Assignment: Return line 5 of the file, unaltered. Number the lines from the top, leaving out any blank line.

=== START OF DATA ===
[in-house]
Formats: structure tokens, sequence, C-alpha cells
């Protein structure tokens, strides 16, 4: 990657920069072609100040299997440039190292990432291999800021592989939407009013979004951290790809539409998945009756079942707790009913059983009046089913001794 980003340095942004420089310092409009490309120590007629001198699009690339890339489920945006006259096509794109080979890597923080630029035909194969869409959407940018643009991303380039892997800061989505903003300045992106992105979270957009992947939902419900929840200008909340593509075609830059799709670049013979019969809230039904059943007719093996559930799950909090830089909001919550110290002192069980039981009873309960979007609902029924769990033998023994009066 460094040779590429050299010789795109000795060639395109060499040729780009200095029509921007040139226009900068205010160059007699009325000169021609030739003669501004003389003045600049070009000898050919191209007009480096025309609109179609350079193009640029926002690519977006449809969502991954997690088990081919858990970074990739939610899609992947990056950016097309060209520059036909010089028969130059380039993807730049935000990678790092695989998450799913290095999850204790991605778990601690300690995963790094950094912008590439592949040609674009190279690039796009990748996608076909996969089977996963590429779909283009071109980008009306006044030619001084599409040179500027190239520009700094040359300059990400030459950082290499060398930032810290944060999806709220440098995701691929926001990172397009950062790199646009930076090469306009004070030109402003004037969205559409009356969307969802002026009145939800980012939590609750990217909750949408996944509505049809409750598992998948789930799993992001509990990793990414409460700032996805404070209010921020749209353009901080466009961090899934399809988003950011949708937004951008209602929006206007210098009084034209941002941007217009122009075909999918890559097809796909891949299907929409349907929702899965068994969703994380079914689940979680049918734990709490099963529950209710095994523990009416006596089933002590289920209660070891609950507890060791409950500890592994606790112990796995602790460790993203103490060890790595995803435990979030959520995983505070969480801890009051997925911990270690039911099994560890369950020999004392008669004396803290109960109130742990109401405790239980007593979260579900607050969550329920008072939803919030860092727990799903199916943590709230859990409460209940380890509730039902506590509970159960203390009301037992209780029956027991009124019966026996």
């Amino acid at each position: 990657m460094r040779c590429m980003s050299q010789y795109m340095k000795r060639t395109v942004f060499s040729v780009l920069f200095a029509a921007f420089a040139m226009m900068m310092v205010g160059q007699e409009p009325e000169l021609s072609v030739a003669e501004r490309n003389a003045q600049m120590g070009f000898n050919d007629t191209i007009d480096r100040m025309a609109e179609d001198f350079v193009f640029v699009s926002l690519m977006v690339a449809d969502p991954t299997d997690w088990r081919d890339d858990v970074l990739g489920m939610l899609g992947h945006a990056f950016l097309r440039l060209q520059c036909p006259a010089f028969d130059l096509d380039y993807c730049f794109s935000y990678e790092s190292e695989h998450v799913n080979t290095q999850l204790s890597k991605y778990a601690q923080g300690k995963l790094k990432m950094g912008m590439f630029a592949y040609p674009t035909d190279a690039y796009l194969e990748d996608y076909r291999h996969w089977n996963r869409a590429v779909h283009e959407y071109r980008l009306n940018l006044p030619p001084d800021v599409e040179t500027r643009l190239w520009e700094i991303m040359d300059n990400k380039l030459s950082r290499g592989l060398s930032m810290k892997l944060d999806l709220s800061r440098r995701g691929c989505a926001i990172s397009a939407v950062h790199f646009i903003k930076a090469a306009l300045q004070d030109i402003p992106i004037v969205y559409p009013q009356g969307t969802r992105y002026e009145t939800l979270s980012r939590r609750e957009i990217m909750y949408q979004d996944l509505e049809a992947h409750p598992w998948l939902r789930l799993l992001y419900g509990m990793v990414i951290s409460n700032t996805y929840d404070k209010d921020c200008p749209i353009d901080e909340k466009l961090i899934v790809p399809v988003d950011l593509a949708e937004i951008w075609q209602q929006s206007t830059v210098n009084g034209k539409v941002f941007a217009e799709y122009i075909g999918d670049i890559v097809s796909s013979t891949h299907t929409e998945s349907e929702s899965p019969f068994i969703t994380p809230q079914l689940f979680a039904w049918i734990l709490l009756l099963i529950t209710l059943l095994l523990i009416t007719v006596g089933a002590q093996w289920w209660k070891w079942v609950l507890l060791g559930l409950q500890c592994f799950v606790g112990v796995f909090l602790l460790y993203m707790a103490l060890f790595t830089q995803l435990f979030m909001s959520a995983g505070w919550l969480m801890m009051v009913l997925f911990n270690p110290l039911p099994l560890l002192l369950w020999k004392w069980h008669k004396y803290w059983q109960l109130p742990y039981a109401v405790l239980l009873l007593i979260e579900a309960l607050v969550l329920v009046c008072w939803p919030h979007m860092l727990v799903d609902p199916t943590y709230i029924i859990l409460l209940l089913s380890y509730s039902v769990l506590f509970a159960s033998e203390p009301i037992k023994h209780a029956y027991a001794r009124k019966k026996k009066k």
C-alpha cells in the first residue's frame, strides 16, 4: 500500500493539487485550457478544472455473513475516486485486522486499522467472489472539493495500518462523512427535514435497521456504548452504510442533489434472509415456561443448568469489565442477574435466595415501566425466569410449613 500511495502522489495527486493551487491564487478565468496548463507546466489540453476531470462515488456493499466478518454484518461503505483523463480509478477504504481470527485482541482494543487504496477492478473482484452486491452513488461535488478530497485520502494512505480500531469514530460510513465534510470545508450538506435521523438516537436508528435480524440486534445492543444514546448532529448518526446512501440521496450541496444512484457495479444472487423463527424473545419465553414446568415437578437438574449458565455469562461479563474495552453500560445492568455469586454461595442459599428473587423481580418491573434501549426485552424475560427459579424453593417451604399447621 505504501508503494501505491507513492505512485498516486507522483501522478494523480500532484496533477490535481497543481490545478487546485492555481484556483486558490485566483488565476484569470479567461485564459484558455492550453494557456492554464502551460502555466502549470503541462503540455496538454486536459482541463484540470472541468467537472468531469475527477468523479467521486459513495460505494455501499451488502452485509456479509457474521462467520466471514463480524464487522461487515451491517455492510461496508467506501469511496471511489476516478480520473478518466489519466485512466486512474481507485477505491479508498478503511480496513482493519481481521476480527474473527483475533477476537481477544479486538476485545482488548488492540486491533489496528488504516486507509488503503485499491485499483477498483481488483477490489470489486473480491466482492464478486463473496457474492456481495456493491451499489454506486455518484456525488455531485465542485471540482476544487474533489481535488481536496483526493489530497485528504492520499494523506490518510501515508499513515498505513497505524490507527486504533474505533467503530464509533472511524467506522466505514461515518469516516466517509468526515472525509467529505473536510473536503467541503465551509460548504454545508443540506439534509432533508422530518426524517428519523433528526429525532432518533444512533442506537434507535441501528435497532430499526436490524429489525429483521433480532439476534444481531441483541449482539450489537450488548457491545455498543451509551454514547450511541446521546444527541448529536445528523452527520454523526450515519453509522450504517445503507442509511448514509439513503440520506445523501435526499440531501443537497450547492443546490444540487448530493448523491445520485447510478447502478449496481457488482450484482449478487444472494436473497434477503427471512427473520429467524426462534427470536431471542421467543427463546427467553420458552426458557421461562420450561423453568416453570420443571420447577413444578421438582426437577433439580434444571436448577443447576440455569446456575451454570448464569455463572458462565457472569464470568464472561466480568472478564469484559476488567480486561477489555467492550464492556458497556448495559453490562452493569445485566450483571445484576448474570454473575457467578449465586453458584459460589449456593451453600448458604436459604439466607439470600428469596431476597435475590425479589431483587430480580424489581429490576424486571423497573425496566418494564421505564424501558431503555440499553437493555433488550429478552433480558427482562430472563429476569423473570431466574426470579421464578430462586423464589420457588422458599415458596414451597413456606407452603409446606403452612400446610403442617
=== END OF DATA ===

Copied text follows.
C-alpha cells in the first residue's frame, strides 16, 4: 500500500493539487485550457478544472455473513475516486485486522486499522467472489472539493495500518462523512427535514435497521456504548452504510442533489434472509415456561443448568469489565442477574435466595415501566425466569410449613 500511495502522489495527486493551487491564487478565468496548463507546466489540453476531470462515488456493499466478518454484518461503505483523463480509478477504504481470527485482541482494543487504496477492478473482484452486491452513488461535488478530497485520502494512505480500531469514530460510513465534510470545508450538506435521523438516537436508528435480524440486534445492543444514546448532529448518526446512501440521496450541496444512484457495479444472487423463527424473545419465553414446568415437578437438574449458565455469562461479563474495552453500560445492568455469586454461595442459599428473587423481580418491573434501549426485552424475560427459579424453593417451604399447621 505504501508503494501505491507513492505512485498516486507522483501522478494523480500532484496533477490535481497543481490545478487546485492555481484556483486558490485566483488565476484569470479567461485564459484558455492550453494557456492554464502551460502555466502549470503541462503540455496538454486536459482541463484540470472541468467537472468531469475527477468523479467521486459513495460505494455501499451488502452485509456479509457474521462467520466471514463480524464487522461487515451491517455492510461496508467506501469511496471511489476516478480520473478518466489519466485512466486512474481507485477505491479508498478503511480496513482493519481481521476480527474473527483475533477476537481477544479486538476485545482488548488492540486491533489496528488504516486507509488503503485499491485499483477498483481488483477490489470489486473480491466482492464478486463473496457474492456481495456493491451499489454506486455518484456525488455531485465542485471540482476544487474533489481535488481536496483526493489530497485528504492520499494523506490518510501515508499513515498505513497505524490507527486504533474505533467503530464509533472511524467506522466505514461515518469516516466517509468526515472525509467529505473536510473536503467541503465551509460548504454545508443540506439534509432533508422530518426524517428519523433528526429525532432518533444512533442506537434507535441501528435497532430499526436490524429489525429483521433480532439476534444481531441483541449482539450489537450488548457491545455498543451509551454514547450511541446521546444527541448529536445528523452527520454523526450515519453509522450504517445503507442509511448514509439513503440520506445523501435526499440531501443537497450547492443546490444540487448530493448523491445520485447510478447502478449496481457488482450484482449478487444472494436473497434477503427471512427473520429467524426462534427470536431471542421467543427463546427467553420458552426458557421461562420450561423453568416453570420443571420447577413444578421438582426437577433439580434444571436448577443447576440455569446456575451454570448464569455463572458462565457472569464470568464472561466480568472478564469484559476488567480486561477489555467492550464492556458497556448495559453490562452493569445485566450483571445484576448474570454473575457467578449465586453458584459460589449456593451453600448458604436459604439466607439470600428469596431476597435475590425479589431483587430480580424489581429490576424486571423497573425496566418494564421505564424501558431503555440499553437493555433488550429478552433480558427482562430472563429476569423473570431466574426470579421464578430462586423464589420457588422458599415458596414451597413456606407452603409446606403452612400446610403442617